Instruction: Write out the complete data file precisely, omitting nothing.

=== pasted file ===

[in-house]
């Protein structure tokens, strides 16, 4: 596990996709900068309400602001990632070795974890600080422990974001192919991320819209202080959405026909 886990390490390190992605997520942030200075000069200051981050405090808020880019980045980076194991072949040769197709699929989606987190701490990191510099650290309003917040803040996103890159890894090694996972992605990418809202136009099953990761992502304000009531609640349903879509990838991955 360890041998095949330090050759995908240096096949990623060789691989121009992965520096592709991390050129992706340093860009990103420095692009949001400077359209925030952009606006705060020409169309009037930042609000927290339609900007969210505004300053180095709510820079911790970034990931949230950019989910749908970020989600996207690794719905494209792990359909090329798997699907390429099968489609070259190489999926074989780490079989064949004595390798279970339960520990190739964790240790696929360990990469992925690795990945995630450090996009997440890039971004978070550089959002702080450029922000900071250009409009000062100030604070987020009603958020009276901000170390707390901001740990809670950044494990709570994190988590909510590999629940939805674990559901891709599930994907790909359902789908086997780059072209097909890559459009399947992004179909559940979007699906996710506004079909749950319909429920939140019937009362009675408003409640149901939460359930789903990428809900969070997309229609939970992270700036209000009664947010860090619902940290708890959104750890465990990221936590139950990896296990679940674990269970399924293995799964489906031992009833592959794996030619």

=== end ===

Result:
[in-house]
């Protein structure tokens, strides 16, 4: 596990996709900068309400602001990632070795974890600080422990974001192919991320819209202080959405026909 886990390490390190992605997520942030200075000069200051981050405090808020880019980045980076194991072949040769197709699929989606987190701490990191510099650290309003917040803040996103890159890894090694996972992605990418809202136009099953990761992502304000009531609640349903879509990838991955 360890041998095949330090050759995908240096096949990623060789691989121009992965520096592709991390050129992706340093860009990103420095692009949001400077359209925030952009606006705060020409169309009037930042609000927290339609900007969210505004300053180095709510820079911790970034990931949230950019989910749908970020989600996207690794719905494209792990359909090329798997699907390429099968489609070259190489999926074989780490079989064949004595390798279970339960520990190739964790240790696929360990990469992925690795990945995630450090996009997440890039971004978070550089959002702080450029922000900071250009409009000062100030604070987020009603958020009276901000170390707390901001740990809670950044494990709570994190988590909510590999629940939805674990559901891709599930994907790909359902789908086997780059072209097909890559459009399947992004179909559940979007699906996710506004079909749950319909429920939140019937009362009675408003409640149901939460359930789903990428809900969070997309229609939970992270700036209000009664947010860090619902940290708890959104750890465990990221936590139950990896296990679940674990269970399924293995799964489906031992009833592959794996030619």